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Spring online dreams: Best websites for travelers

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Now that the Winter That Wasn't is over, your thoughts may turn to flying the coop. Everyone knows that flying isn't fun any more, but there are a flock of online travel sites trying to make it at least a little less painful.

In spite of the sputtering economy, more people may be hoping to get away this summer. According to a Travelocity survey, more Americans, about 53 percent, plan to travel this year compared to last year. That's up about 18 percent. 

And the trend continues to be to go online to make travel arrangements. Online travel bookings in the U.S. will experience double digit growth this year, according to a report from market research firm yStats.com. The trend is reflected in the shrinking state of travel agencies. Just 10 years ago there were over 29,500 agencies certified by the Airlines Reporting Corp. Today there are just over 14,000.

Replacing all those missing agents is a raft of destination recommendation sites. Unfortunately, many are loaded with questionable "user" reviews. Some businesses have been caught paying (small) fees for positive reviews, for example. Other pages seem loaded with spiteful criticisms (posted by competitors, perhaps). As with everything else these days, the social network promises a solution.

There are plenty of new, visually oriented sites to incite your wanderlust, from the popular digital scrapbook Pinterest (one of Mitt Romney's wife's favorite sites) to smaller, travel specific destinations like Gtrot, Wanderfly, and Gogobot. Even jet-setting celebrities are getting the travel bug. Gwyneth Paltrow, for example, has her own personal app newsletter extolling the virtues of honey and serving up travel tips.

Rather than simply plugging in a desired destination, Trippy also lets you browse where others have been and fill your own bucket list. It's also got a bevy of rich and not-so-famous backers who post some of their favorite spots. Many of these places mere mortals can't afford, but there's an interesting element of serendipity. 

Singer-songwriter Jason Mraz, for example, has some recommendations for vegan grocery shopping in Bali (just in case you were wondering) and former Punky Brewster Soleil Moon Frye has some favorite family spots, such as Serendipity 3 for dessert in New York City and Cafe Du Monde in New Orleans. However, Trippy only lets you book hotels (which is how the site makes money). For airfares, you have to go elsewhere.

All four of the most popular sites -- Expedia, Orbitz, Travelocity, and Kayak -- do a reasonable job. The listings at Travelocity can be confusing when they fail to, for example, flag flights with connections that require overnight stays or multiple connections that turn a 14 hour trip into a 30 hour sojourn. Kayak and Orbitz do a better job putting that information up front.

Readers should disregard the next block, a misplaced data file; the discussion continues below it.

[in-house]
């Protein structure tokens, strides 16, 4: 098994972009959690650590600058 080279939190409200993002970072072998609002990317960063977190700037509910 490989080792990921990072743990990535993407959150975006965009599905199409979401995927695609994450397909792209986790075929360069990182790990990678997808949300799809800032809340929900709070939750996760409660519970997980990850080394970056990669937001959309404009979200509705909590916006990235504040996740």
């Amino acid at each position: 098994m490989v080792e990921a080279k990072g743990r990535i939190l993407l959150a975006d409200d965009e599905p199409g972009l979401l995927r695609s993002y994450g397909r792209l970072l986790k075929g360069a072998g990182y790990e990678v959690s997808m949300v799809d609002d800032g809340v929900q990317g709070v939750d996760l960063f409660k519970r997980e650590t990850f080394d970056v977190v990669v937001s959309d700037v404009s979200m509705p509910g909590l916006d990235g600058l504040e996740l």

Most of the sites cull their travel information from the same sources. However, by filtering out insane itineraries -- such as staying 11 hours in an airport or making three connections in different countries -- the cheapest practical flights I found were from Kayak and Expedia.

Then I tapped my own social network and asked a Facebook friend (a.k.a., the Travel God) what to use online. This guy gets out of town nearly every weekend -- at least that's what his digital persona would have me believe. He recommended Farecast.com. Bingo. I shaved more than $100 off the cheapest fares I found elsewhere.

So the social network can work -- when you tap trusted friends. Many travel experts also recommend buying tickets on certain days. One recent survey found that getting your tickets six weeks in advance will consistently give you the best deal. 

Farecompare.com recommends checking ticket prices on Tuesdays after 3:00 p.m. ET. It sounds like fare folklore, but airlines often offer special price reductions then and competitors scramble to match the new lower rates. Just be aware that by late Thursday, many of those deals dry up as demand picks up. In other words, if you are thinking about getting away, book your flights now.

One final bit of cyber travel advice: Sharing travel tips -- even venting about a certain airline on Twitter -- can definitely be helpful. Just remember that posting pics on Facebook of your hike to Machu Picchu may not necessarily be appreciated when the rest of us are stuck in dingy cubicles back at the office.

Follow John R. Quain on Twitter @jqontech or find more tech coverage at J-Q.com.

John R. Quain is a personal tech columnist for FoxNews.com. Follow him on Twitter @jqontech or find more tech coverage at J-Q.com.